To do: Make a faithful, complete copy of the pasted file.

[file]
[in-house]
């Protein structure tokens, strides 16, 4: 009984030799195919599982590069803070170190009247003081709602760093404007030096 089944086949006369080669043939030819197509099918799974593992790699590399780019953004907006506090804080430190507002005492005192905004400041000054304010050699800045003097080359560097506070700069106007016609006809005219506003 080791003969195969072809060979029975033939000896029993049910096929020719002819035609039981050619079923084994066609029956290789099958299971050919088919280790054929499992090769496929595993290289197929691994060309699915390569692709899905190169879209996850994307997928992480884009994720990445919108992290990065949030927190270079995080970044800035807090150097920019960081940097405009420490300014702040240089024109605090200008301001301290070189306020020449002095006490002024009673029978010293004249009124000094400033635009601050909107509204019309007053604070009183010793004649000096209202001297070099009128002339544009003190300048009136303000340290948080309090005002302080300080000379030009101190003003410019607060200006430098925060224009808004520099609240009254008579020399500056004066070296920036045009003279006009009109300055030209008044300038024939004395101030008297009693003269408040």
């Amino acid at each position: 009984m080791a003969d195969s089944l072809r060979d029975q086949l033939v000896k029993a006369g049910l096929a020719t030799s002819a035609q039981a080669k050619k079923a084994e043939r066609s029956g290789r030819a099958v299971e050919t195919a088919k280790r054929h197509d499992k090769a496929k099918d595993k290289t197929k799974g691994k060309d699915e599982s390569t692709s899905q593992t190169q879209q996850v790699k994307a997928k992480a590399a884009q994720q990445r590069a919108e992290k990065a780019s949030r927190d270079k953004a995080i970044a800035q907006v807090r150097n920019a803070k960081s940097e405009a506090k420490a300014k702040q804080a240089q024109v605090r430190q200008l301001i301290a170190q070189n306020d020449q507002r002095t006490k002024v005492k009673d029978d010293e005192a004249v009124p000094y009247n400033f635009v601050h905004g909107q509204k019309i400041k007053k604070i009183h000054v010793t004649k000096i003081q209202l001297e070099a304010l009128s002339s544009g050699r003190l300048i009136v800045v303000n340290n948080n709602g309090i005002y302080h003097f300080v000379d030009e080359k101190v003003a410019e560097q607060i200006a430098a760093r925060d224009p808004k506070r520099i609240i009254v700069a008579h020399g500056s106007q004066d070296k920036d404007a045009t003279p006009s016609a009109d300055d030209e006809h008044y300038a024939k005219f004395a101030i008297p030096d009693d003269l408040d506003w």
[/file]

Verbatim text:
[in-house]
């Protein structure tokens, strides 16, 4: 009984030799195919599982590069803070170190009247003081709602760093404007030096 089944086949006369080669043939030819197509099918799974593992790699590399780019953004907006506090804080430190507002005492005192905004400041000054304010050699800045003097080359560097506070700069106007016609006809005219506003 080791003969195969072809060979029975033939000896029993049910096929020719002819035609039981050619079923084994066609029956290789099958299971050919088919280790054929499992090769496929595993290289197929691994060309699915390569692709899905190169879209996850994307997928992480884009994720990445919108992290990065949030927190270079995080970044800035807090150097920019960081940097405009420490300014702040240089024109605090200008301001301290070189306020020449002095006490002024009673029978010293004249009124000094400033635009601050909107509204019309007053604070009183010793004649000096209202001297070099009128002339544009003190300048009136303000340290948080309090005002302080300080000379030009101190003003410019607060200006430098925060224009808004520099609240009254008579020399500056004066070296920036045009003279006009009109300055030209008044300038024939004395101030008297009693003269408040």
């Amino acid at each position: 009984m080791a003969d195969s089944l072809r060979d029975q086949l033939v000896k029993a006369g049910l096929a020719t030799s002819a035609q039981a080669k050619k079923a084994e043939r066609s029956g290789r030819a099958v299971e050919t195919a088919k280790r054929h197509d499992k090769a496929k099918d595993k290289t197929k799974g691994k060309d699915e599982s390569t692709s899905q593992t190169q879209q996850v790699k994307a997928k992480a590399a884009q994720q990445r590069a919108e992290k990065a780019s949030r927190d270079k953004a995080i970044a800035q907006v807090r150097n920019a803070k960081s940097e405009a506090k420490a300014k702040q804080a240089q024109v605090r430190q200008l301001i301290a170190q070189n306020d020449q507002r002095t006490k002024v005492k009673d029978d010293e005192a004249v009124p000094y009247n400033f635009v601050h905004g909107q509204k019309i400041k007053k604070i009183h000054v010793t004649k000096i003081q209202l001297e070099a304010l009128s002339s544009g050699r003190l300048i009136v800045v303000n340290n948080n709602g309090i005002y302080h003097f300080v000379d030009e080359k101190v003003a410019e560097q607060i200006a430098a760093r925060d224009p808004k506070r520099i609240i009254v700069a008579h020399g500056s106007q004066d070296k920036d404007a045009t003279p006009s016609a009109d300055d030209e006809h008044y300038a024939k005219f004395a101030i008297p030096d009693d003269l408040d506003w």